Colin Kaepernick’s Swagger Charges 49ers’ Super Bowl Hopes
SEATTLE (CBSNewYork/AP) — Colin Kaepernick is carrying himself with a swagger much like a year ago, when he led the San Francisco 49ers to their first Super Bowl appearance in 18 years as a newbie starter at quarterback.
And for good reason right now. Kaepernick’s reigning NFC champion Niners (14-4) are on a roll, having won eight straight games as they head into the NFC championship Sunday against the NFC West rival Seahawks for a return trip to the Super Bowl.
They are healthy and at full capacity in a much-improved receiving corps. On the defensive front, too.
For Kaepernick, this game is far different from the first time San Francisco visited CenturyLink Field back in September and left with an embarrassing 29-3 defeat. He has come a long way since that game, and even more so since last year’s special run that fell just short of the franchise’s sixth championship in a 34-31 Super Bowl loss to the Baltimore Ravens.
Kaepernick had been an NFL starter for only two months at that point.
“He’s comfortable. It’s not a new situation for him,” Anquan Boldin said. “Last year was his first time in the playoffs. This year, he has an understanding of what it’s like, because anytime a guy is in the playoffs for the first time, it can be tough. Everything is ramped up even more in the playoffs. … So, you see he’s a lot more comfortable now, he’s a lot more relaxed and seems like the game has slowed down a lot to him.”
Having his top three targets on the field together at Seattle this time around should be a big help. Michael Crabtree is back in the mix after he missed the first 11 games recovering from May surgery on his torn right Achilles tendon. Boldin, Crabtree and tight end Vernon Davis are determined to find a way to make the defining plays against a talented Seahawks secondary — while avoiding the turnovers that have cost San Francisco dearly in its last two trips to Seattle.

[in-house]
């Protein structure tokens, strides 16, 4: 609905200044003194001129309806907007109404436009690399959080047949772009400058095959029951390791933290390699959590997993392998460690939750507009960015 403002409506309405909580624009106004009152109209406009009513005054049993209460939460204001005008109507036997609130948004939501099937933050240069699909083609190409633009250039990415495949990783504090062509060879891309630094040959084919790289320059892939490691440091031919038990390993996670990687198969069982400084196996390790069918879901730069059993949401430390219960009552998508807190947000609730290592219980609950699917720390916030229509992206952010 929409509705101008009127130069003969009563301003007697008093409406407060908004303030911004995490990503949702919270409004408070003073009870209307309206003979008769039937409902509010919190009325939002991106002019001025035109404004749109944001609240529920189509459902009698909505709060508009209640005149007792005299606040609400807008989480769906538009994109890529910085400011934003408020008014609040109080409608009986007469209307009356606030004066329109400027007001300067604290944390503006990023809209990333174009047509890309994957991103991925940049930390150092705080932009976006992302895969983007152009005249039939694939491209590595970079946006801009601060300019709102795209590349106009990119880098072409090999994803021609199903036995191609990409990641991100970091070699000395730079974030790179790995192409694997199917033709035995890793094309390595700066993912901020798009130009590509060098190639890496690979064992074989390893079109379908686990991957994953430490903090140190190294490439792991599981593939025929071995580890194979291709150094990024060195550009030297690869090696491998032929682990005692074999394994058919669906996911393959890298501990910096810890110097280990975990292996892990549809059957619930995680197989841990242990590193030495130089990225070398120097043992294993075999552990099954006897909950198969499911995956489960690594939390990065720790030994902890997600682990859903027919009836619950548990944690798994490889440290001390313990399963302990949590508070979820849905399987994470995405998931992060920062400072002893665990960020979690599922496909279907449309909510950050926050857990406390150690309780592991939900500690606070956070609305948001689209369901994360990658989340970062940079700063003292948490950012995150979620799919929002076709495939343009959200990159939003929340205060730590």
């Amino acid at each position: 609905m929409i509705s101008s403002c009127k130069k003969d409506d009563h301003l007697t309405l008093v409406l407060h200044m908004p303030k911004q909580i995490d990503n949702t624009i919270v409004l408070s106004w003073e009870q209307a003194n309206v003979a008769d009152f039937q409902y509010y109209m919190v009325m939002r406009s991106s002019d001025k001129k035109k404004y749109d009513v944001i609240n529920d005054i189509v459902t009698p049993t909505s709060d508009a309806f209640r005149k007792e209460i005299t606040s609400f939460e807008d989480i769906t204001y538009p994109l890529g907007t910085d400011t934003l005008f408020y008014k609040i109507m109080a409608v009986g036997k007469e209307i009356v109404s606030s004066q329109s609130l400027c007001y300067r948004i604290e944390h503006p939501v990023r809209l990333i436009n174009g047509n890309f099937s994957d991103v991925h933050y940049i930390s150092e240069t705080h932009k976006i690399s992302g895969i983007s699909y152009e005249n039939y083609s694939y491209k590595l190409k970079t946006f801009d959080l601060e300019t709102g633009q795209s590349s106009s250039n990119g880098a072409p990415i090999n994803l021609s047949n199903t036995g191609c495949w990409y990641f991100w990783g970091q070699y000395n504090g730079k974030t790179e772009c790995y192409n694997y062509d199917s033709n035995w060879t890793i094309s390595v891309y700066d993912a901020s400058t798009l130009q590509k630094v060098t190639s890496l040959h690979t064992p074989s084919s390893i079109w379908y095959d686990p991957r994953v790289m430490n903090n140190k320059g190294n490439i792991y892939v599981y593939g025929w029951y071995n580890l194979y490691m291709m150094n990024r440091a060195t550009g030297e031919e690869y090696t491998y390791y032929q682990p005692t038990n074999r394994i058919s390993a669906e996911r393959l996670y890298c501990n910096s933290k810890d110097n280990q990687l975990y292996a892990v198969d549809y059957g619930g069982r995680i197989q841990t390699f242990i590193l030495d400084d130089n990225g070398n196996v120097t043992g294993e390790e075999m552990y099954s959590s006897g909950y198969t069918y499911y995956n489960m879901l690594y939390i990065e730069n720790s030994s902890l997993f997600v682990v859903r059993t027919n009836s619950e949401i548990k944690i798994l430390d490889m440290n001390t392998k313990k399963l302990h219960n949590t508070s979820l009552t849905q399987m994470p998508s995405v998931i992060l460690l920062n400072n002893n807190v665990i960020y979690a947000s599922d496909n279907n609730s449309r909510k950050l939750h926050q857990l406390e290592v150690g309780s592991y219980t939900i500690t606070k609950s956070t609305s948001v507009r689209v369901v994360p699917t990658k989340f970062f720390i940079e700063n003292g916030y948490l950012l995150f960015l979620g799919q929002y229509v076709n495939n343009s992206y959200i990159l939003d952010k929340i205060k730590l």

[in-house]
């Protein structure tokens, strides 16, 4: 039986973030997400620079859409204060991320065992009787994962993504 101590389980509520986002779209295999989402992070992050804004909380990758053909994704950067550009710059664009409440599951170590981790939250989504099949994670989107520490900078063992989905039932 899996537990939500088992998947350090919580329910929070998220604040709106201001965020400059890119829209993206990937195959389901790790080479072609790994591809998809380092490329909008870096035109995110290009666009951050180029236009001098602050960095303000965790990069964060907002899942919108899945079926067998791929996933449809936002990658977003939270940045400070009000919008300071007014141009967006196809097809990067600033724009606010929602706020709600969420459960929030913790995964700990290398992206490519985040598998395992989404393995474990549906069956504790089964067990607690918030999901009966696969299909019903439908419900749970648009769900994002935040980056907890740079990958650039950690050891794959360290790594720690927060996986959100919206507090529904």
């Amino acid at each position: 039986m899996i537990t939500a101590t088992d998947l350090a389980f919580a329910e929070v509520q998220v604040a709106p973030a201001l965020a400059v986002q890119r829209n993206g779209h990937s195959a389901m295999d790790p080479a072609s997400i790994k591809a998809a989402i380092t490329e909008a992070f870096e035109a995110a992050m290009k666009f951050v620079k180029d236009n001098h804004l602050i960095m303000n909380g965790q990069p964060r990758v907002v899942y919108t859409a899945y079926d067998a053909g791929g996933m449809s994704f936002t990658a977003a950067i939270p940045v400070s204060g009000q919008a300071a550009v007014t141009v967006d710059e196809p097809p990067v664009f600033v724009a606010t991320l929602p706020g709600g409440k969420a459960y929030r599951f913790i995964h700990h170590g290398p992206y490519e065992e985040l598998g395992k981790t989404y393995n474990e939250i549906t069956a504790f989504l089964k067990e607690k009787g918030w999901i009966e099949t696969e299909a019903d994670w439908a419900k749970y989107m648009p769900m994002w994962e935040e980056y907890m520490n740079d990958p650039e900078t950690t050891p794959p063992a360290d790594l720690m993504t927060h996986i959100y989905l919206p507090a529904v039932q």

The 49ers have been outscored 71-16 in the two losses. Kaepernick had a career-worst 20.1 passer rating in Week 2.
“Well, those games really don’t matter at this point,” Kaepernick said. “We’re trying to win this game to get to where we want to be.”
Boldin will do whatever it takes, even if that means trash-talking right alongside Richard Sherman, Earl Thomas and Co. Boldin has shown in recent weeks he can hang with the best of the chatterboxes, and he has shown he can win the big game. He was on that Ravens team last year before coming to the 49ers in a trade that sent a sixth-round draft pick to Baltimore.
“It’s funny,” Crabtree said of Boldin running his mouth. “It gives us a lot of energy, gives guys a lot of energy on the field. A lot of guys have energy too, but Anquan pretty much has the most energy on the team.”
With a receiving corps at full strength and Frank Gore leading the running attack, expect Kaepernick to mix things up, breaking out of the pocket for big gains with his legs when the opportunity arises.
On the other side of the ball, the 49ers’ imposing front seven is far healthier this January than last year, when menacing defensive end Justin Smith played through a partially torn left triceps that required offseason surgery. Nose tackle Glenn Dorsey has stabilized the middle for an imposing front seven, while linebacker Ahmad Brooks has 4 1/2 sacks in two playoff wins so far.
Hitting the road again this week hasn’t seemed to faze San Francisco, which won in the bitter cold of Green Bay in the wild-card round, then at Carolina last week.
“It’s the playoffs, that’s what everybody lives for,” center Jonathan Goodwin said. “Win or go home. Regardless of where we play, we try to come out and play our hardest and try to extend our season.”
Now, it will be all about communicating in the deafening noise.
Sure, it’s a change from the path this group took to the Super Bowl last season — no games at Candlestick Park — but this team has embraced the added challenge.
It starts with No. 7, Kaepernick.
“Just noticed it watching him play even going back to college when I first started watching him play, the big games, the big challenge, the big task,” coach Jim Harbaugh said. “He has that special ability that the great ones have to elevate their game in those situations.”
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